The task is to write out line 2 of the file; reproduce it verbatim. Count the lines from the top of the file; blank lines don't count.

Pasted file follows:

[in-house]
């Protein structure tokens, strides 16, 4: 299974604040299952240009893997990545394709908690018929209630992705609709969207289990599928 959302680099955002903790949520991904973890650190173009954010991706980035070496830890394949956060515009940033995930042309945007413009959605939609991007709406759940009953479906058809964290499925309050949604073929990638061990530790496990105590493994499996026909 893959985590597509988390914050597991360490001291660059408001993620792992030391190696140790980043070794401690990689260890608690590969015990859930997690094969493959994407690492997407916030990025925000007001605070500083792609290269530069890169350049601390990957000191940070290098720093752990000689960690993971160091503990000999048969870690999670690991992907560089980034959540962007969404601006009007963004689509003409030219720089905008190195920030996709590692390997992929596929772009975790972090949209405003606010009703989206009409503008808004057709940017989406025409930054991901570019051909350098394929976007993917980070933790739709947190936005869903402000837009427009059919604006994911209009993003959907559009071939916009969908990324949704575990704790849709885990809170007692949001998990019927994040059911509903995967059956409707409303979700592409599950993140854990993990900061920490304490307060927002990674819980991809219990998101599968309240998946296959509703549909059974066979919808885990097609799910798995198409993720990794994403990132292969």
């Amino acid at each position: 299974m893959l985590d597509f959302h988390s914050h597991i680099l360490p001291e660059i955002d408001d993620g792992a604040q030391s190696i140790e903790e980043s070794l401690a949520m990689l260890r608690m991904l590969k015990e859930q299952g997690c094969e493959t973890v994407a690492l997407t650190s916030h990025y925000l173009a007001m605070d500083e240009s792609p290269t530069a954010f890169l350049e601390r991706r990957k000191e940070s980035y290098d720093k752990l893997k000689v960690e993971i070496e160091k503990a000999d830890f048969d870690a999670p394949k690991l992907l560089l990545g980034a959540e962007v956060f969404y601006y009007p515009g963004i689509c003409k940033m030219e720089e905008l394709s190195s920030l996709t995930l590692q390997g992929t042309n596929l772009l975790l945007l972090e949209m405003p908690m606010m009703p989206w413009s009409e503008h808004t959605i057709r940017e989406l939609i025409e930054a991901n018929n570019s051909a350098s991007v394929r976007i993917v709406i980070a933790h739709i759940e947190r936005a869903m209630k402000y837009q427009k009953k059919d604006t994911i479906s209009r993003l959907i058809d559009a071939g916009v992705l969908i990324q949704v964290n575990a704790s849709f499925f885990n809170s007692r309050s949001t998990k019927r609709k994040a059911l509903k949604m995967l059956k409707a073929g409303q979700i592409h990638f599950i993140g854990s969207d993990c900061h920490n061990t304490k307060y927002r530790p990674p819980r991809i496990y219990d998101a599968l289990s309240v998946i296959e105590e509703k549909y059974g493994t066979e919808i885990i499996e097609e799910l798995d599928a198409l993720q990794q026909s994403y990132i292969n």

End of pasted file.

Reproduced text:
């Protein structure tokens, strides 16, 4: 299974604040299952240009893997990545394709908690018929209630992705609709969207289990599928 959302680099955002903790949520991904973890650190173009954010991706980035070496830890394949956060515009940033995930042309945007413009959605939609991007709406759940009953479906058809964290499925309050949604073929990638061990530790496990105590493994499996026909 893959985590597509988390914050597991360490001291660059408001993620792992030391190696140790980043070794401690990689260890608690590969015990859930997690094969493959994407690492997407916030990025925000007001605070500083792609290269530069890169350049601390990957000191940070290098720093752990000689960690993971160091503990000999048969870690999670690991992907560089980034959540962007969404601006009007963004689509003409030219720089905008190195920030996709590692390997992929596929772009975790972090949209405003606010009703989206009409503008808004057709940017989406025409930054991901570019051909350098394929976007993917980070933790739709947190936005869903402000837009427009059919604006994911209009993003959907559009071939916009969908990324949704575990704790849709885990809170007692949001998990019927994040059911509903995967059956409707409303979700592409599950993140854990993990900061920490304490307060927002990674819980991809219990998101599968309240998946296959509703549909059974066979919808885990097609799910798995198409993720990794994403990132292969």